Ms. Mary Hammon, The mass media instructor, was kind enough to allow e to interview her Mass Media class at Colorado City Academy, November 17, 2008. I was interested in the students’ perspectives on the 25th annual Jefferson B. Fordham Debate held at the University Of Utah College Of Law on October 22nd. The participants in the debate were Marci Hamilton, Law Professor at the Cardozo School of Law in New York City and author of God vs. Gavel and Justice Denied, along with Kirk Torgensen, chief deputy of the Utah Attorney General’s Office.
The question being debated was “should the state prosecute polygamous parents and remove children from their homes?” Brooke Adams reported from Ms. Hamilton “failure to prosecute polygamists has created dangerous cults like the FLDS”, (“a failure she attributes to authorities be ‘timid in the face of specious claims of religious liberty’”
Question: I asked the students how they felt about the debate generally:
Jackie: The debate was not formally structured. They both went off emotions and assumptions.
Joanna: It seemed like they went of emotions.
Marie: Torgensen was getting so angry. He said at the beginning that he wasn’t speaking for the Attorney General’s office; He could only speak from his own point of view.
Question: After reading the quote from Marci Hamilton that it is “undeniably true that not every case of polygamy includes sexual or physical abuse, the tendency is enough to make the assumption that a polygamous home is not a fit home for a child”, I asked the students to respond:
Joanna: She was totally going from her own assumptions.
Jackie: She has painted with a broad brush just like Torgensen said. He said you couldn’t prosecute polygamists based on the assumption that every home is abusive.
Marie agreed, saying Torgensen was in a bad position because he couldn’t defend an illegal action. He said it would be unconstitutional to prosecute on the basis of assumptions.
Question: I asked if they believed Torgensen was actually worried about defending our constitutional rights, or defending the actions of the office of the Attorney General.
They all agreed on the latter, saying it was against his oath of law to defend those who disobey the law. He was being accused of being too lenient.
Question: What interest does a law professor from the state of New York have in pressuring the state of Utah to prosecute polygamy?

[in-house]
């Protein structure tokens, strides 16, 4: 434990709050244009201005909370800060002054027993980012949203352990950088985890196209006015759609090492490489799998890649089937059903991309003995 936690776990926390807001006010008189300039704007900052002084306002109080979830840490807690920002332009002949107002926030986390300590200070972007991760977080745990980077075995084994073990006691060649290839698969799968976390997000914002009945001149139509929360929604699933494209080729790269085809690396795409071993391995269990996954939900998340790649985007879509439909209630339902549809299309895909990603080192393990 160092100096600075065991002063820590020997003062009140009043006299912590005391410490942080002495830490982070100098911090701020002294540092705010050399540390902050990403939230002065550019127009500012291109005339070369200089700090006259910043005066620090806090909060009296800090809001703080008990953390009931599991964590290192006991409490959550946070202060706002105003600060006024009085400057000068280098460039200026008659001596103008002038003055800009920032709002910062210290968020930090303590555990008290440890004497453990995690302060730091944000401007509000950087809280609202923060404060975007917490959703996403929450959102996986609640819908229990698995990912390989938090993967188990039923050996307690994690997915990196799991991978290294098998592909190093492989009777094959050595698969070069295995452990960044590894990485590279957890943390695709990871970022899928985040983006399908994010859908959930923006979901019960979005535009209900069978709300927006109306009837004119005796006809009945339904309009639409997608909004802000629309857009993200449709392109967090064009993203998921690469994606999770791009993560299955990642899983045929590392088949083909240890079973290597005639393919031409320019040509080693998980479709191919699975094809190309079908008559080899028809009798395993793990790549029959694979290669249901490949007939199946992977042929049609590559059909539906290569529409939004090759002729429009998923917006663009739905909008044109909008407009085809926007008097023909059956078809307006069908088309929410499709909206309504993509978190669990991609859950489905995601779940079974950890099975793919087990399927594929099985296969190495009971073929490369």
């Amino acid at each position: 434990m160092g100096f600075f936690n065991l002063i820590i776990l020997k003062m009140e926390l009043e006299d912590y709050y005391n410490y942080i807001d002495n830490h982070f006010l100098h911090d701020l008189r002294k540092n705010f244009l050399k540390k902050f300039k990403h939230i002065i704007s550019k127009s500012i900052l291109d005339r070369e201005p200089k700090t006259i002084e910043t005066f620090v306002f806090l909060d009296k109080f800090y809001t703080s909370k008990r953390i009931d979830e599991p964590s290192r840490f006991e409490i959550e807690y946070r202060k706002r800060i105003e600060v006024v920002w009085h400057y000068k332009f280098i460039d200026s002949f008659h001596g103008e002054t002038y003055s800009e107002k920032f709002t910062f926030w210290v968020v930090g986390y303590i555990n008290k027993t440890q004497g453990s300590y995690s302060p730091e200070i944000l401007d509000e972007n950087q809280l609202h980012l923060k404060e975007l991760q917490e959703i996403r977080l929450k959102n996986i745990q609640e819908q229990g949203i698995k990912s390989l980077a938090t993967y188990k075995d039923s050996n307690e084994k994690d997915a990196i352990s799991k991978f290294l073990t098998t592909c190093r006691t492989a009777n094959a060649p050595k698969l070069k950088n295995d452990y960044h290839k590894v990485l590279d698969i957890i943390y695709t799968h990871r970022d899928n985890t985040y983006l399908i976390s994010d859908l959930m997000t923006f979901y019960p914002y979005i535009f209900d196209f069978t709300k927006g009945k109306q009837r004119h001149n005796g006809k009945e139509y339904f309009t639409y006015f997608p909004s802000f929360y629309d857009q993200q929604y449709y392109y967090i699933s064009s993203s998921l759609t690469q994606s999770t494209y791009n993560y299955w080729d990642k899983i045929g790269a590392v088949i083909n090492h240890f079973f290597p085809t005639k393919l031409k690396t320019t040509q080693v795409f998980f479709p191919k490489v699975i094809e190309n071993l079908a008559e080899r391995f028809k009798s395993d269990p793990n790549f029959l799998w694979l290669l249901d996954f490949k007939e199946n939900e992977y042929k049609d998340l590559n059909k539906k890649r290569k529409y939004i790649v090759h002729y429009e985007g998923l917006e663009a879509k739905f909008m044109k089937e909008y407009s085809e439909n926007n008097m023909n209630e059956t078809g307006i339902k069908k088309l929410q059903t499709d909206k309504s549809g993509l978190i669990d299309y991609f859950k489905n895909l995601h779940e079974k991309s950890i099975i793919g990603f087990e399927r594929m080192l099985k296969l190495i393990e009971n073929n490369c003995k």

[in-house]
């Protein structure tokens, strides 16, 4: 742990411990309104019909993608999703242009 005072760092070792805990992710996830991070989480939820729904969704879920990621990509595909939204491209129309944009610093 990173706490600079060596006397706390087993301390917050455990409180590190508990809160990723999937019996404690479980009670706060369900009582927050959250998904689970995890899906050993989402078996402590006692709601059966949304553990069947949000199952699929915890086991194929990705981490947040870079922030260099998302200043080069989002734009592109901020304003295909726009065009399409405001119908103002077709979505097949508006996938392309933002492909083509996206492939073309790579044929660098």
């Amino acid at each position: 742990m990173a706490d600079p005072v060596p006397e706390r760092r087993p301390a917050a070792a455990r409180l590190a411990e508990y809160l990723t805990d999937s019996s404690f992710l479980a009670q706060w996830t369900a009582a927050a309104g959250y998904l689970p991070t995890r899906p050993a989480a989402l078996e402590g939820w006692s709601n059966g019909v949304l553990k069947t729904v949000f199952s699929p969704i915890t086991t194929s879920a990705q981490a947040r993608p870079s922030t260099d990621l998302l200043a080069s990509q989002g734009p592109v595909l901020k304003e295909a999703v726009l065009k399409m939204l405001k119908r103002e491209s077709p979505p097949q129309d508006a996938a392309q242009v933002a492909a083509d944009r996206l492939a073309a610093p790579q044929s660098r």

Marie: Other states were challenging the state of Texas to take action against polygamy. It is Torgensen’s responsibility to prosecute illegal activity. Utah and Arizona had to defend why they have not prosecuted polygamy.
(Someone interjected: They got embarrassed in Texas.)
Jackie: The polygamy issue does affect what goes on in other states. We discussed the fact that once a marriage is recognized by one state, other states that are in a compact agreement with the state are bound to recognize that marriage as well, which is the reason many states have an issue with the state of California legalizing gay marriages.
Question: What is your responsibility as a U.S. citizen regarding your practice of religion?
Marie: Be vocal and participate. Respond to their actions ( when their actions aren’t constitutional).
Jackie: Fight for what we want.
Question: How do we do that?
Jackie: Change the laws. We go to the legislature and ask them to put it on a bill.
Question: How do we get someone to be sympathetic enough to our needs to have it put into a bill?
Joanna: We need to show them that we are educated, that children can choose whether they want this lifestyle, show them that we’re not abused.
Question: Are we protected under the Constitution of the United States:
All replied: “Yes, We are”
Jackie: It’s illegal in the state of Utah and Arizona.
Question: How do you feel about Marci Hamilton’s position?
Marie: She made broad claims; she used her own credibility
Ms. Hammon: She’s trying to sell her book. Many people were in agreement with her. Many of the law students agreed with her. Kirk Torgensen was put in an unfair position.
Question: I read a quote from the Prophet Joseph Smith regarding holding elected officials accountable, and asked how can we hold our elected officials accountable?
Jackie: Use the process of the election
Ms. Hammon: We trust these people to be objective and fair, and not bow to pressure beyond the scope of their job. We trust them to act ethically.
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